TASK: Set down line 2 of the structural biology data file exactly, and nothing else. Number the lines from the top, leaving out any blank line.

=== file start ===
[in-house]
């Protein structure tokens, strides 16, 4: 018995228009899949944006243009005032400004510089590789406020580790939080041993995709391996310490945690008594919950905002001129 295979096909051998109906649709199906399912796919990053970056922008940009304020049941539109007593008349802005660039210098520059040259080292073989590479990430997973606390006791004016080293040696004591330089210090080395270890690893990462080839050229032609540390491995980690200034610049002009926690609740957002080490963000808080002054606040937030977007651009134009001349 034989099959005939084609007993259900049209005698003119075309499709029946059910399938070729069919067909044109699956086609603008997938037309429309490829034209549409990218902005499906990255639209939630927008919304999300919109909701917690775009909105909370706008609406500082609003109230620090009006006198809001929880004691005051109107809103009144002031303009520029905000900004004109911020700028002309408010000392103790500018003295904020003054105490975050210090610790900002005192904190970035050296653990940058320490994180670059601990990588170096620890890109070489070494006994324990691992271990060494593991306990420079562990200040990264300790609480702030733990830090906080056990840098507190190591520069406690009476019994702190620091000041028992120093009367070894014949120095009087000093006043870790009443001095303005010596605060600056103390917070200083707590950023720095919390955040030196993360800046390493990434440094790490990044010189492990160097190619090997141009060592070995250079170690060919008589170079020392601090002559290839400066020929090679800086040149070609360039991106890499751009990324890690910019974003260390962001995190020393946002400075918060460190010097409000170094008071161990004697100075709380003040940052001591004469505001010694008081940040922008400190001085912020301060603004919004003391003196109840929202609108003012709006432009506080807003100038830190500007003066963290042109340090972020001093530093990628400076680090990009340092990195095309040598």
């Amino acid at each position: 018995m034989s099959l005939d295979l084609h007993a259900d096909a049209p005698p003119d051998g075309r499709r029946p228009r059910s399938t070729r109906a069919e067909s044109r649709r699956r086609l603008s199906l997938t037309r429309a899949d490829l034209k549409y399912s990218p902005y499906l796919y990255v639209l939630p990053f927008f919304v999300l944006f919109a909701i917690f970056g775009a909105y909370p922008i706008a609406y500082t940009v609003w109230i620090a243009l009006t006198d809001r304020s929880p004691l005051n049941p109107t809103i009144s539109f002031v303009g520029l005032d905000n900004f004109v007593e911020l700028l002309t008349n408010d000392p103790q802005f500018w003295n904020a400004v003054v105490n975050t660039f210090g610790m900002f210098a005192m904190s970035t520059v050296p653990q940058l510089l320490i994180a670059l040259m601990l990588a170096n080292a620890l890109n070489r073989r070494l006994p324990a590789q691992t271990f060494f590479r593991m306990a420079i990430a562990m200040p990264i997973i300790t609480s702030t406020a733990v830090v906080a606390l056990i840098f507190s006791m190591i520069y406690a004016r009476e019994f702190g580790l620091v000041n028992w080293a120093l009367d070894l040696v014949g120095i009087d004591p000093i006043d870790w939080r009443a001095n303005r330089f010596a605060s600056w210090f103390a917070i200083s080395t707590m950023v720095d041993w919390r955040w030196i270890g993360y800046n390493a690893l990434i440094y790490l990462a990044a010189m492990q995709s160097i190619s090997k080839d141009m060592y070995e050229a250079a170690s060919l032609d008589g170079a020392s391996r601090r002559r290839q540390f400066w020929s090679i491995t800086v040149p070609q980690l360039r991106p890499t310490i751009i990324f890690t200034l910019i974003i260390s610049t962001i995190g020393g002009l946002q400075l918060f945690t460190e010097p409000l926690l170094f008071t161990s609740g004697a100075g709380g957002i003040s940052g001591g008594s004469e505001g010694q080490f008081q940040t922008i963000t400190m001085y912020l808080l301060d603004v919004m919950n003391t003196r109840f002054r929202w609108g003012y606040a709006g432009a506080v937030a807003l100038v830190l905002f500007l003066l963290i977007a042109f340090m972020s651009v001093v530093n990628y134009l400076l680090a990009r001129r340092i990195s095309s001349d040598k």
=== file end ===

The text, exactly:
């Protein structure tokens, strides 16, 4: 018995228009899949944006243009005032400004510089590789406020580790939080041993995709391996310490945690008594919950905002001129 295979096909051998109906649709199906399912796919990053970056922008940009304020049941539109007593008349802005660039210098520059040259080292073989590479990430997973606390006791004016080293040696004591330089210090080395270890690893990462080839050229032609540390491995980690200034610049002009926690609740957002080490963000808080002054606040937030977007651009134009001349 034989099959005939084609007993259900049209005698003119075309499709029946059910399938070729069919067909044109699956086609603008997938037309429309490829034209549409990218902005499906990255639209939630927008919304999300919109909701917690775009909105909370706008609406500082609003109230620090009006006198809001929880004691005051109107809103009144002031303009520029905000900004004109911020700028002309408010000392103790500018003295904020003054105490975050210090610790900002005192904190970035050296653990940058320490994180670059601990990588170096620890890109070489070494006994324990691992271990060494593991306990420079562990200040990264300790609480702030733990830090906080056990840098507190190591520069406690009476019994702190620091000041028992120093009367070894014949120095009087000093006043870790009443001095303005010596605060600056103390917070200083707590950023720095919390955040030196993360800046390493990434440094790490990044010189492990160097190619090997141009060592070995250079170690060919008589170079020392601090002559290839400066020929090679800086040149070609360039991106890499751009990324890690910019974003260390962001995190020393946002400075918060460190010097409000170094008071161990004697100075709380003040940052001591004469505001010694008081940040922008400190001085912020301060603004919004003391003196109840929202609108003012709006432009506080807003100038830190500007003066963290042109340090972020001093530093990628400076680090990009340092990195095309040598």